Beach Loss Along Armored Shorelines on Oahu, Hawaiian Islands

  • Fletcher C
  • Mullane R
  • Richmond B
 et al. 
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Abstract

JSTOR is a not-for-profit service that helps scholars, researchers, and students discover, use, and build upon a wide range of content in a trusted digital archive. We use information technology and tools to increase productivity and facilitate new forms of scholarship. For more information about JSTOR, please contact support@jstor.org. . An analysis of an aerial photographic time series of Oahu's shoreline reveals that historical seawall and revetment construction (coastal armoring) to protect eroding lands has caused the narrowing of 17.3 ? 1.5 km and loss of 10.4 + 0.9 km of sandy beach over the period 1928 or 1949 to 1995. This is -24% of the 115.6 ? 9.8 km of originally sandy shoreline of Oahu. All narrowed and lost beaches occur in front of coastal armoring structures that fix the position of the shoreline. In addition, nearly all narrowed and lost beaches show a history of recent (5% of narrowed and lost beaches) or long-term (92% of narrowed and lost beaches) retreat. We conclude from this study that using a wall or revetment to fix the position of a shoreline undergoing retreat will cause the narrowing and eventual loss of the adjoining beach.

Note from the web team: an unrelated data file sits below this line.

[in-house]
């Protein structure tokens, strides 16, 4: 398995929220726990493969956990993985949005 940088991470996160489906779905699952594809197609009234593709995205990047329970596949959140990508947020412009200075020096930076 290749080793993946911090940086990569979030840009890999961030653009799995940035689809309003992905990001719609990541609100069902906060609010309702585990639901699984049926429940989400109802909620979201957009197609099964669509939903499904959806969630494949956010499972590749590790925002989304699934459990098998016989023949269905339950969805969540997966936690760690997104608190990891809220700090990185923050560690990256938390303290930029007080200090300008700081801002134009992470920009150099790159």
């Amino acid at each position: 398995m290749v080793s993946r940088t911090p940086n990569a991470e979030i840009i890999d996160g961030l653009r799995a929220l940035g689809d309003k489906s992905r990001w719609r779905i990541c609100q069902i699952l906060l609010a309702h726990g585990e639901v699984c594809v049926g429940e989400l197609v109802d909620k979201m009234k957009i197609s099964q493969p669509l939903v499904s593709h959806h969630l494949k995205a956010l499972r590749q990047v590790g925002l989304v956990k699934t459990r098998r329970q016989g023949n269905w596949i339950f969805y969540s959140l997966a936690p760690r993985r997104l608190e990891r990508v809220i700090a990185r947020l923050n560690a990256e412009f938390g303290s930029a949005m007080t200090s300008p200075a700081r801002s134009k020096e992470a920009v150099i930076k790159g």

Author-supplied keywords

  • Additional Index Words
  • Hawaii
  • beach erosion
  • beach loss
  • coastal erosion
  • coastal man-agement
  • seawalls
  • shoreline armoring

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  • SCOPUS: 2-s2.0-0030621088
  • ISSN: 0749-0208
  • SGR: 0030621088
  • PMID: 2026863
  • PUI: 27126987
  • ISBN: 0749-0208

Authors

  • Charles H Fletcher

  • Robert A Mullane

  • Bruce M Richmond

  • Charles H Fletchert

  • Bruce M Richmond+

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